verb co·erce \kō-ˈərs\

: to make (someone) do something by using force or threats

: to get (something) by using force or threats


Full Definition of COERCE

transitive verb
:  to restrain or dominate by force <religion in the past has tried to coerce the irreligious — W. R. Inge>
:  to compel to an act or choice <was coerced into agreeing>
:  to achieve by force or threat <coerce compliance>
co·erc·ible \-ˈər-sə-bəl\ adjective

Origin of COERCE

Middle English cohercen, from Anglo-French *cohercer Latin coercēre, from co- + arcēre to shut up, enclose — more at ark
First Known Use: 15th century

Synonym Discussion of COERCE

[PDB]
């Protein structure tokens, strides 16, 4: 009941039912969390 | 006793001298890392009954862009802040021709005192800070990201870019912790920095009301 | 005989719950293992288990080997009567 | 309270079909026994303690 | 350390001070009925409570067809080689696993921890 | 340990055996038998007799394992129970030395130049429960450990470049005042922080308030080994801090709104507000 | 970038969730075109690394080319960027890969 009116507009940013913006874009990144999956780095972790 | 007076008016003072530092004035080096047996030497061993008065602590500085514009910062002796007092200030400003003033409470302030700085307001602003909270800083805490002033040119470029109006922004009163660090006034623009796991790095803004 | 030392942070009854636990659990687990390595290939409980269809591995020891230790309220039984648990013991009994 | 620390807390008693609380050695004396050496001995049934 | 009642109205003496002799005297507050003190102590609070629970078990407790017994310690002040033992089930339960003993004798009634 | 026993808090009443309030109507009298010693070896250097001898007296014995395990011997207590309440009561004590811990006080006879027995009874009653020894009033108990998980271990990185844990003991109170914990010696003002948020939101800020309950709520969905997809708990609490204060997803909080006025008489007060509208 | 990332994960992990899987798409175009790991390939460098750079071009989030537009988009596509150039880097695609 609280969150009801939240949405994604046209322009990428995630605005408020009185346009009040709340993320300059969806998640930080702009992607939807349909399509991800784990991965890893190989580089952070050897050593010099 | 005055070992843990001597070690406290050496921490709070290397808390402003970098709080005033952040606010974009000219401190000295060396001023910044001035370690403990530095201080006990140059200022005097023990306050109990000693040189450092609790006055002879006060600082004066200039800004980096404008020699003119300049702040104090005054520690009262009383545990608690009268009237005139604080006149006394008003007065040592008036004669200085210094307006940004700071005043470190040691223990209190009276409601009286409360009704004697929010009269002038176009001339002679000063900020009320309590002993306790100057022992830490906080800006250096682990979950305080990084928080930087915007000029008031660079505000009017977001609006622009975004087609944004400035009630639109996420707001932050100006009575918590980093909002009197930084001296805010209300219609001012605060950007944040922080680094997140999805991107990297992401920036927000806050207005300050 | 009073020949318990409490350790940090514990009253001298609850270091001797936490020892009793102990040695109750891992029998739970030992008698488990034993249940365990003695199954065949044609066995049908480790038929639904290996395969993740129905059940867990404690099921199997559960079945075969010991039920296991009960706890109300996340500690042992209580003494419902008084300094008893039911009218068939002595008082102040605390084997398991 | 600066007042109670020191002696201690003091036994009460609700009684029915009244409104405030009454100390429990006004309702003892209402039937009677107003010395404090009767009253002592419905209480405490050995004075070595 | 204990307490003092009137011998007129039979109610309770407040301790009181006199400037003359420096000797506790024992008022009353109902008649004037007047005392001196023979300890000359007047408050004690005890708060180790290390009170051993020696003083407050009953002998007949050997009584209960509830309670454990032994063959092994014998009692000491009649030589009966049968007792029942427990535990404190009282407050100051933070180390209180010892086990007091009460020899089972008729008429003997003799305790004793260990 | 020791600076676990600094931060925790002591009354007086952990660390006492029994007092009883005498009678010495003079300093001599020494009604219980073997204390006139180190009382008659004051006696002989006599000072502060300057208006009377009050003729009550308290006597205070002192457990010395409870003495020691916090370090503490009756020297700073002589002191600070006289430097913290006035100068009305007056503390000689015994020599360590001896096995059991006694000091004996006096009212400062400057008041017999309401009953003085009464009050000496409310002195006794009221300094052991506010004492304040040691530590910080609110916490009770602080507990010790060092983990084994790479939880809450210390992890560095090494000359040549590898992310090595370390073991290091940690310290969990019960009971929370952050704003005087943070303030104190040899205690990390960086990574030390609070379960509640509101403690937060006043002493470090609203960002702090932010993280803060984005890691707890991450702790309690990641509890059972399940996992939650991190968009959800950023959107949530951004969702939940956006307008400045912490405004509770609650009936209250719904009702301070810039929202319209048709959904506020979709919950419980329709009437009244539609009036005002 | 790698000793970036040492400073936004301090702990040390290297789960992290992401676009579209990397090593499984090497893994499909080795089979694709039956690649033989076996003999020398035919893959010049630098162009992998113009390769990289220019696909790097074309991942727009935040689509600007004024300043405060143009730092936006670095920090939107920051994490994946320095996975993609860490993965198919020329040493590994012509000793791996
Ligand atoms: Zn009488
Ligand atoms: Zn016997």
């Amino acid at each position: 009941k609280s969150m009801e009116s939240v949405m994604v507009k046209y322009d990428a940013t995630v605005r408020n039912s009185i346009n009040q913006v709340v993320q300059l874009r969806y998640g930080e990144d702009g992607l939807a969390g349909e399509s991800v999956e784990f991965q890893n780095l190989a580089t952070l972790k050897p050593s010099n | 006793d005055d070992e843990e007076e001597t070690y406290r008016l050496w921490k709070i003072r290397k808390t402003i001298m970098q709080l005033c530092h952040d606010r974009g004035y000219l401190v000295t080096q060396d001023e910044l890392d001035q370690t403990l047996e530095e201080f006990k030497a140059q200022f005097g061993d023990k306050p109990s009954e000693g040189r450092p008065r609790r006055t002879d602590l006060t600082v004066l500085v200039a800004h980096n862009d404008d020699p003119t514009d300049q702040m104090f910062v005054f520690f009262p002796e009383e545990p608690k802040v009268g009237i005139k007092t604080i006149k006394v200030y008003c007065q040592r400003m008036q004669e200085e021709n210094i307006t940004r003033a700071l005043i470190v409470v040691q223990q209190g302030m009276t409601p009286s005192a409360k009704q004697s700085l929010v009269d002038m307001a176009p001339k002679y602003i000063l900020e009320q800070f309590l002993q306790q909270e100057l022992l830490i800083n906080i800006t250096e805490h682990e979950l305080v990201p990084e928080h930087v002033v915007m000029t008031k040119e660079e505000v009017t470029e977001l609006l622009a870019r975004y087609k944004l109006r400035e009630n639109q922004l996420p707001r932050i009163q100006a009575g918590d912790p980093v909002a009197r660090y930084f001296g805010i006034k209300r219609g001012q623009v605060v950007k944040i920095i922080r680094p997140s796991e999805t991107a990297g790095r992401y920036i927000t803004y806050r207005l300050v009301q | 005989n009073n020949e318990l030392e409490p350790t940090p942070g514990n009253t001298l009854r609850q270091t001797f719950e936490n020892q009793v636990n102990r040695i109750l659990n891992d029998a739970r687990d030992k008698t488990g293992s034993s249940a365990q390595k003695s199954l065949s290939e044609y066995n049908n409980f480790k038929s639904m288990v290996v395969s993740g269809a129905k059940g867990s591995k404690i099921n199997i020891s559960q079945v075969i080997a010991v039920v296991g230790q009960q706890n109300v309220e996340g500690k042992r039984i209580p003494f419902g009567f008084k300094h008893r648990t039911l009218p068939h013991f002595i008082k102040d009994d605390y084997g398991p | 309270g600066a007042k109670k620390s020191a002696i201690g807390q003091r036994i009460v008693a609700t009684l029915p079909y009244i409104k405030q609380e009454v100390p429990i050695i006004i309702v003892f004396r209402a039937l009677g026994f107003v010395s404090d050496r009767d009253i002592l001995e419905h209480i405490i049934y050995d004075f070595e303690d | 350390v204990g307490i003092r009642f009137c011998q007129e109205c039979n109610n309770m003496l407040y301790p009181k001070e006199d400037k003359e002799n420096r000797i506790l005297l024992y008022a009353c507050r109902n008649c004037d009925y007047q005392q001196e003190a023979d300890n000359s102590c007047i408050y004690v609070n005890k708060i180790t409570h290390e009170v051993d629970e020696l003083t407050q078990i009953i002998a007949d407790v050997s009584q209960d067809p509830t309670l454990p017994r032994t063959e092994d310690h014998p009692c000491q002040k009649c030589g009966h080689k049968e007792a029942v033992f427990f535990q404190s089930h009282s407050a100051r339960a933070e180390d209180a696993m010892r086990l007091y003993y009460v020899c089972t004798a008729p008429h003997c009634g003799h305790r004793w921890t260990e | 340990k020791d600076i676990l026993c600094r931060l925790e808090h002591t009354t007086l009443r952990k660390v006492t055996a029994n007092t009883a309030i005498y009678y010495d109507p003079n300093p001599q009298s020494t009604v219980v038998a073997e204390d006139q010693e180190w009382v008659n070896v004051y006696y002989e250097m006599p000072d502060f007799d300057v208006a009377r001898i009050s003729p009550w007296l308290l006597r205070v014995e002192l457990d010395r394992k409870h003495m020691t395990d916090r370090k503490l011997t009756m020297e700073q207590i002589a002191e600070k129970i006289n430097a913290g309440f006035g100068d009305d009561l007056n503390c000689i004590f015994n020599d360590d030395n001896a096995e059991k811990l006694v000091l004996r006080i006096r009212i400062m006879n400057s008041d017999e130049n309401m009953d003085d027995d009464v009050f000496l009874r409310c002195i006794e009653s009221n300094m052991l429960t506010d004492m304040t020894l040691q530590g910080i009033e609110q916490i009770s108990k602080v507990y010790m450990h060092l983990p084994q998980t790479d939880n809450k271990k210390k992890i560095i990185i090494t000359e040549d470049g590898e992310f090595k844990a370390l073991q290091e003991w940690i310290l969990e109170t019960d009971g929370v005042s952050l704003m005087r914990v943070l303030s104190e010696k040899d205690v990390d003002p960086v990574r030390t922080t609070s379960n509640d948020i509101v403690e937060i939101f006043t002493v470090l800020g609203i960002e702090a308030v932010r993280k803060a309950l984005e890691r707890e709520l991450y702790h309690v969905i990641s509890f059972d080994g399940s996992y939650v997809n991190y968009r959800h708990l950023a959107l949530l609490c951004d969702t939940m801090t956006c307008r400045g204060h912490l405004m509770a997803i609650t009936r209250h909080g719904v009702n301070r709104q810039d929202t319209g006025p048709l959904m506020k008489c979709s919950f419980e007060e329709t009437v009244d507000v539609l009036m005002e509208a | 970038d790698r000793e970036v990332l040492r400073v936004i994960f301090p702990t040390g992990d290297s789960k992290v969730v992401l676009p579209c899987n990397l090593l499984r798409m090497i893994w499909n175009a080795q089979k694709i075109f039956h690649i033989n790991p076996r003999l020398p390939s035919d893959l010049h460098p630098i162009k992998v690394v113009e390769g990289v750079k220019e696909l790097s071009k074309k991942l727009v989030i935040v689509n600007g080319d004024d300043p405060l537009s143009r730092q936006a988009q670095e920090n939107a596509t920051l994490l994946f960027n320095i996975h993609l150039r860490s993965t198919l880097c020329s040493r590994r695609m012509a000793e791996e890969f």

force, compel, coerce, constrain, oblige mean to make someone or something yield. force is the general term and implies the overcoming of resistance by the exertion of strength, power, or duress <forced to flee for their lives>. compel typically suggests overcoming of resistance or unwillingness by an irresistible force <compelled to admit my mistake>. coerce suggests overcoming resistance or unwillingness by actual or threatened violence or pressure <coerced into signing over the rights>. constrain suggests the effect of a force or circumstance that limits freedom of action or choice <constrained by conscience>. oblige implies the constraint of necessity, law, or duty <felt obliged to go>.
COERCE Defined for Kids


verb co·erce \kō-ˈərs\

Definition of COERCE for Kids

:  2force 1, compel <He was coerced into giving up his lunch money.>


Next Word in the Dictionary: coercionPrevious Word in the Dictionary: coequalAll Words Near: coerce
How to use a word that (literally) drives some people nuts.
Test your vocab with our fun, fast game
Ailurophobia, and 9 other unusual fears